Province and survivors remember the Holocaust on Yom Ha’Shoah

Ceremony held at B.C. Legislature

A sombre ceremony at the B.C. Parliament Buildings brought Holocaust survivors and dignitaries together to remember the six million Jewish people who were murdered by the Nazis between 1933 and 1945.

Mariette Doduck (nee Rozen), is a Holocaust survivor who spoke at the ceremony.

“Hosting this event in the legislature building is not without significance,” Doduck said. “This building belongs to the people of British Columbia, to all its citizens of every race, religion, background and group. Hosting the Yom Ha’Shoah commemoration in this location sends a clear message to British Columbians that we share a collective responsibility to educate ourselves and our children about the dangers of discrimination and to work together toward a better future for all.”

Doduck shares her personal experience as a Holocaust survivor with thousands of students to teach them the dangers of discrimination.

READ ALSO: Holocaust survivor remembers Auschwitz on her 92nd birthday

In 1939, Doduck and her family were living in Brussels when they were separated and their lives were torn apart.

“We were marked for death by accident of being born Jewish,” Doduck said.

She hid in several places from hay bails to a rat-infested sewer to survive but eventually immigrated to Canada.

Thursday’s ceremony included the lighting of seven candles, some of which were lit by survivors of the Holocaust.

Six of the candles were for the six million Jewish people who were murdered during the Holocaust. The seventh was to remember others who were targeted by the Nazis, including Roma people, people of diverse sexual and gender identities, and people with disabilities.

“This is a day for us to vow in our communities with our friends and our neighbours and people of good will and all faiths to fight back and stand together because it is a moral imperative for all of us to fight xenophobia and prejudice wherever we see it,” said Minister of Education Rob Fleming. “And with fewer survivors of the holocaust to tell their stories it’s more critical than ever that we pass on these lessons to future generations. Education is one of the most powerful tools we have to combat hatred.”

READ ALSO: Holocaust survivor Philip Riteman dies at 96: ‘Better to love than hate’

Fleming said parents must have conversations with their kids to teach them values of inclusiveness and democracy. Doduck also agreed that education is an important tool to ensure the past does not repeat itself.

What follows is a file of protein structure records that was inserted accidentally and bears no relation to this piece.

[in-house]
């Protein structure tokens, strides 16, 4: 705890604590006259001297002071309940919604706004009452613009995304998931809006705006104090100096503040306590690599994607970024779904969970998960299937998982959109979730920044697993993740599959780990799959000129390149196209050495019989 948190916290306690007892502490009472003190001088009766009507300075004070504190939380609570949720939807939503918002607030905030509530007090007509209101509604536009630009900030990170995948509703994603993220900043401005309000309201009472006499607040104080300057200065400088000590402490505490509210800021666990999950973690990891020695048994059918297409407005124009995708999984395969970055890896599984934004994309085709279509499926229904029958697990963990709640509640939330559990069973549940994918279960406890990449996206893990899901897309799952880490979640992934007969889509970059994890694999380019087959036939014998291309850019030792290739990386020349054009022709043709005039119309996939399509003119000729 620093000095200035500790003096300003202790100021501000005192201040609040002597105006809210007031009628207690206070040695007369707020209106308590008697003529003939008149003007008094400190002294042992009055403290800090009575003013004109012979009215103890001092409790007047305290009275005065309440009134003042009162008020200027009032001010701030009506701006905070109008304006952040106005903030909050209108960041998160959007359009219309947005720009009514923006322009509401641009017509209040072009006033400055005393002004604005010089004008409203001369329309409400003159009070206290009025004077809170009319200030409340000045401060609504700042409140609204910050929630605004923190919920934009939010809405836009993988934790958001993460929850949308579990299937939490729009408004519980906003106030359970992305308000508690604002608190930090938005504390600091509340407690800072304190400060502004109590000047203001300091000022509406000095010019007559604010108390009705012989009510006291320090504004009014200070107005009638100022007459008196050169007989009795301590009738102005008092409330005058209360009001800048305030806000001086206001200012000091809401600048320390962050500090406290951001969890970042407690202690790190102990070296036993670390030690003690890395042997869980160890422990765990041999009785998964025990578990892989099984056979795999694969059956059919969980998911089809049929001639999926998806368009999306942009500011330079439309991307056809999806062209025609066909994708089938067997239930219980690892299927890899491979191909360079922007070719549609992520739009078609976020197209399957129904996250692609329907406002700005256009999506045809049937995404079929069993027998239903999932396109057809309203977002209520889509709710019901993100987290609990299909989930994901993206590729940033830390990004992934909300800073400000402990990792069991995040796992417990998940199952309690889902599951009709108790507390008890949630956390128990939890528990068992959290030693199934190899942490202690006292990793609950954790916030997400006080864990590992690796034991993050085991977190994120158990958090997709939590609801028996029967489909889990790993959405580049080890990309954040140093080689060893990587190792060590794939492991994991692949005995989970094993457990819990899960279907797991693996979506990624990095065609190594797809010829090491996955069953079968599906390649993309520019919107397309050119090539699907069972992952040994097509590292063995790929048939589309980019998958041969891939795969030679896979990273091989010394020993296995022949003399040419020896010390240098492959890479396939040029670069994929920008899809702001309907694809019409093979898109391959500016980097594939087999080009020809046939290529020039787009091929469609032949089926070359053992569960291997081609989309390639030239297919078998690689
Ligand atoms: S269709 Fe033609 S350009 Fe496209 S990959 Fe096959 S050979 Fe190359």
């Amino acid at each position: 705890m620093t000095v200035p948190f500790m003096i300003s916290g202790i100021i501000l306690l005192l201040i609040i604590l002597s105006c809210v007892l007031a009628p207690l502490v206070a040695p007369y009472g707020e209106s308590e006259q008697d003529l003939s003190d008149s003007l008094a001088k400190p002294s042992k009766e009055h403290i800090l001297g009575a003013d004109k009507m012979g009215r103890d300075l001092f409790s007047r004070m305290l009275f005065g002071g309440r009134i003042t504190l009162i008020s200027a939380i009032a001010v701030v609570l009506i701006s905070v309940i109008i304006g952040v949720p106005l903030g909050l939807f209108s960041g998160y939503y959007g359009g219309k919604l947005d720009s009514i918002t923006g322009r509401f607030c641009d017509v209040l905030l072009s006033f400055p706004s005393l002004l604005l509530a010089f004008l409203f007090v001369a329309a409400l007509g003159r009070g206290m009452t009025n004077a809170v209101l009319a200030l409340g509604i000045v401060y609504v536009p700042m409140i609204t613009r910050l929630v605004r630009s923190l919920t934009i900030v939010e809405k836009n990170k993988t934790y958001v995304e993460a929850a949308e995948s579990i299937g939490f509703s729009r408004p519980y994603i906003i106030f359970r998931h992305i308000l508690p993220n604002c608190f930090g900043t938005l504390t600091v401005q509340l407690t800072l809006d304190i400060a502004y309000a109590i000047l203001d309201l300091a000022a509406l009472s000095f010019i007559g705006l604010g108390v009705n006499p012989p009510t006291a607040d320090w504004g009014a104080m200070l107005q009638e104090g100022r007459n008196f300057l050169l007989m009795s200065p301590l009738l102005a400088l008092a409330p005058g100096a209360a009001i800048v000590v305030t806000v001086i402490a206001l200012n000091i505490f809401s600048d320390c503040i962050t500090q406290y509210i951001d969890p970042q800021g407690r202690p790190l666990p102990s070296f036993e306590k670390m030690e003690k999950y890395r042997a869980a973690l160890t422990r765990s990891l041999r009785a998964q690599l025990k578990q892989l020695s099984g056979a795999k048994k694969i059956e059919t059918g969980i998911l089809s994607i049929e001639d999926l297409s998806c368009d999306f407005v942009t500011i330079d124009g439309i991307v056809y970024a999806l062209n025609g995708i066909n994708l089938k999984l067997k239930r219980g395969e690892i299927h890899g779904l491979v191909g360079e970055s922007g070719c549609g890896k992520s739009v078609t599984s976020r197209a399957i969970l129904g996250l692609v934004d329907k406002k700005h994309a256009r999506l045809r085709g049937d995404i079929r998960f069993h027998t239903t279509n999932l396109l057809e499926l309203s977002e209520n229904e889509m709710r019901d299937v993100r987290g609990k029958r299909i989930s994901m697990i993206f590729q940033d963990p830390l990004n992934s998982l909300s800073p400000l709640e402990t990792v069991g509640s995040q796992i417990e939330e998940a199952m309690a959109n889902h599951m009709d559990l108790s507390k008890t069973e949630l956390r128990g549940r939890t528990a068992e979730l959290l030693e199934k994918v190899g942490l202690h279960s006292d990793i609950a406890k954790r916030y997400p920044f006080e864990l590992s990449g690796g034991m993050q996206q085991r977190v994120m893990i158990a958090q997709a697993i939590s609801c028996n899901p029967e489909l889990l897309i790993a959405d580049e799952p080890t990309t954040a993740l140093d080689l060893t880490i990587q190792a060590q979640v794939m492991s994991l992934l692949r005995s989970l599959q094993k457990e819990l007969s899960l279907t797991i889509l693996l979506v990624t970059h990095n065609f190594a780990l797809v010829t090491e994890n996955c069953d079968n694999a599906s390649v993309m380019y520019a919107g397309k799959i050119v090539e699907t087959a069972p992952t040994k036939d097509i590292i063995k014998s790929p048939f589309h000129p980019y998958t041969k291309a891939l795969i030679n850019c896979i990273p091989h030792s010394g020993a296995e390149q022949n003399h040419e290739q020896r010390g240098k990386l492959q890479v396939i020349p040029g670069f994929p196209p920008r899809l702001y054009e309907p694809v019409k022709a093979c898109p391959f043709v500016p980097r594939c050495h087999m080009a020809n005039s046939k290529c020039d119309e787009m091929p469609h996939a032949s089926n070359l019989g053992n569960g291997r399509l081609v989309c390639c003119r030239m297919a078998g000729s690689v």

Premier John Horgan also acknowledged the synagogue shooting in San Diego that occurred last week as well as the Pittsburgh synagogue shooting that took place over a year ago.

“On this Yom Ha’Shoah we must always remember in the presence of those who survived those horrors that today we stand with you, tomorrow we will stand with you and forever we will remember the impacts of your lives and the consequences that you have lived for so many decades,” Horgan said.

Horgan said racism, hatred and anti-Semitism is becoming normalized in society but noted that the province has a Human Right Tribunal as a symbol of the province’s unity against racism, anti-Semitism and hate.

“Today we listen to the stories of survivors and we will pass on those stories to the next generations,” Horgan said. “If we are going to be better than those who came before us, we have to do that every single day.”

shalu.mehta@goldstreamgazette.com


Like us on Facebook and follow us on Twitter

Get local stories you won't find anywhere else right to your inbox.
Sign up here

Just Posted

VIDEO: Internet famous Yukon-based bhangra dancer explores Vancouver Island

Gurdeep Pandher spreads joy through dance, forms cross-cultural connections amid pandemic

Avoid giving dogs ice cubes, says Greater Victoria vet

Tips for keeping dogs cool and safe this summer

Hungry Hearts Gala goes virtual with new mac and cheese competition

Results will be announced on Facebook live stream event

GVPL staggers reopening of three more branches in Oak Bay, Saanich and Victoria

More Greater Victoria Library branches to reopen in August

Gaps in the system: Youth cope with homelessness in Greater Victoria

Four-part series will look at youth homelessness in the region

53 new COVID-19 cases, no new deaths cap off week of high infection rates in B.C.

Roughly 1,500 people are self-isolating because they either have COVID-19 or have been exposed to it

Unofficial holidays: the weird and wonderful things people celebrate around the world

On any given day of the year, there are several strange, silly or serious holidays to observe

Missing teen visiting Courtenay found safe

She had last been seen going for a walk on Aug. 6

Moving on: Tanev scores 11 seconds into OT as Canucks oust Wild

Vancouver beats Minnesota 5-4 to move into first round of NHL playoffs

Fitness non-profit challenges citizens to invent a game to be physically active

The campaign was launched after a study showed only 4.8 per cent of children and youths in Canada met required standards of the 24-hour movement guidelines

Gene editing debate takes root with organic broccoli, new UBC research shows

Broccoli is one of the best-known vegetables with origins in this scientific haze

VIDEO: U.S. Air Force pilot does fly-by for B.C. son amid COVID border separation

Sky-high father-son visit plays out over White Rock Pier

3 Vancouver police officers test positive for COVID after responding to large party

Union president says other officers are self-isolating due to possible exposure

Vancouver Island team takes on wacky challenges of world’s largest scavenger hunt

Greatest International Scavenger Hunt taking place Aug. 1-8

Most Read